Searching for pieces to include in your home can be much of the fun in creating a mid-century modern living space. Of course, this means that it might take longer to complete your décor, however including touches of vintage can create more character and interest than using all new items.
Speaking of vintage, you can find affordable second-hand pieces because so many copies were made, but you will have to have a hefty budget if you want authentic mid-century-modern furnishings. Their popularity has created a very high-ticket market with prices reaching the tens of thousands of dollars. One alternative is to purchase a bold, new focal piece and concentrate on finding some vintage accessories that are more budget friendly.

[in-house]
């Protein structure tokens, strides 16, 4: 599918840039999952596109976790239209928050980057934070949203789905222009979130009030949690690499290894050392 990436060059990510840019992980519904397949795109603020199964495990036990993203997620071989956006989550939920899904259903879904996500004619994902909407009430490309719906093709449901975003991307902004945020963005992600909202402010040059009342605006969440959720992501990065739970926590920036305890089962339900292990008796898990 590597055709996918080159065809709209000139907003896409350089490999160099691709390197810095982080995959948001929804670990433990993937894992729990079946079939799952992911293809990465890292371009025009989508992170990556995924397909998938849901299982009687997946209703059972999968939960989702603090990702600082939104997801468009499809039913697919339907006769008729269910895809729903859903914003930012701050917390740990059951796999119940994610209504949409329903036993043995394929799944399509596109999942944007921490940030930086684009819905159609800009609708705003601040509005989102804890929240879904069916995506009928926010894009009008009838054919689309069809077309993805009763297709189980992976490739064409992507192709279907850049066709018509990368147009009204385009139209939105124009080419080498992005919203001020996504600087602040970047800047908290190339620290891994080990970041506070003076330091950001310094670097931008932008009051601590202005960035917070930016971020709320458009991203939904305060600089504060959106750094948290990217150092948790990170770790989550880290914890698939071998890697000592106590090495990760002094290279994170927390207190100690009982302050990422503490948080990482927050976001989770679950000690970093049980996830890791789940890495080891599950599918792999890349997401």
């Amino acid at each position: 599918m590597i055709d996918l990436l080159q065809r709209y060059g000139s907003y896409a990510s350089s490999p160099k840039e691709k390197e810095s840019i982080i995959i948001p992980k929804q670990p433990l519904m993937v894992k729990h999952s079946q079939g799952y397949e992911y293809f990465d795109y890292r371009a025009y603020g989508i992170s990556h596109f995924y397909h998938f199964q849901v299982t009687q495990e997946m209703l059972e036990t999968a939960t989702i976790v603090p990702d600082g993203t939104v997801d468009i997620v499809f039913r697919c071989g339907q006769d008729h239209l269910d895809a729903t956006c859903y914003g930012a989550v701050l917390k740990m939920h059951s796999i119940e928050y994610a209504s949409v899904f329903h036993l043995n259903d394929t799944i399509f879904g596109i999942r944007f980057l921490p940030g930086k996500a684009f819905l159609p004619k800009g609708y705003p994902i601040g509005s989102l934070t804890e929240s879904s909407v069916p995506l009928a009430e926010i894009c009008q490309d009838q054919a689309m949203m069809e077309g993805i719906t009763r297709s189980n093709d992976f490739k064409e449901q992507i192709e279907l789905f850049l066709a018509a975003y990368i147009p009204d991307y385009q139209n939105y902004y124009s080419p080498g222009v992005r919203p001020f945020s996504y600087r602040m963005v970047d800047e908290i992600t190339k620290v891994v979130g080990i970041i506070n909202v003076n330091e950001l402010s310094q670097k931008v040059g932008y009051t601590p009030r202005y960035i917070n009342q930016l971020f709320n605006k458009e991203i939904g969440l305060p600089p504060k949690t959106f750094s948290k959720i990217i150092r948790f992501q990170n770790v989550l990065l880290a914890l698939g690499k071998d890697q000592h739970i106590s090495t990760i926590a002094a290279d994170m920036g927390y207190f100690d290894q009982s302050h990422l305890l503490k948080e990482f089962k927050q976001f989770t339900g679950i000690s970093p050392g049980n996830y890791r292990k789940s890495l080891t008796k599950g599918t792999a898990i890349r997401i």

As with any interior decoration, there are multiple ways to achieve the look you want. Thanks to the current mania for all things mid-century modern, it’s possible to create your own unique living space thanks to all of the options available. Today’s acceptance of mixing and matching is the perfect opportunity to acquire vintage pieces, buy new items created in the mid-century modern style, and search out fitting small maker artisan works that can become new family heirlooms.
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Source: Homes and Lifestyle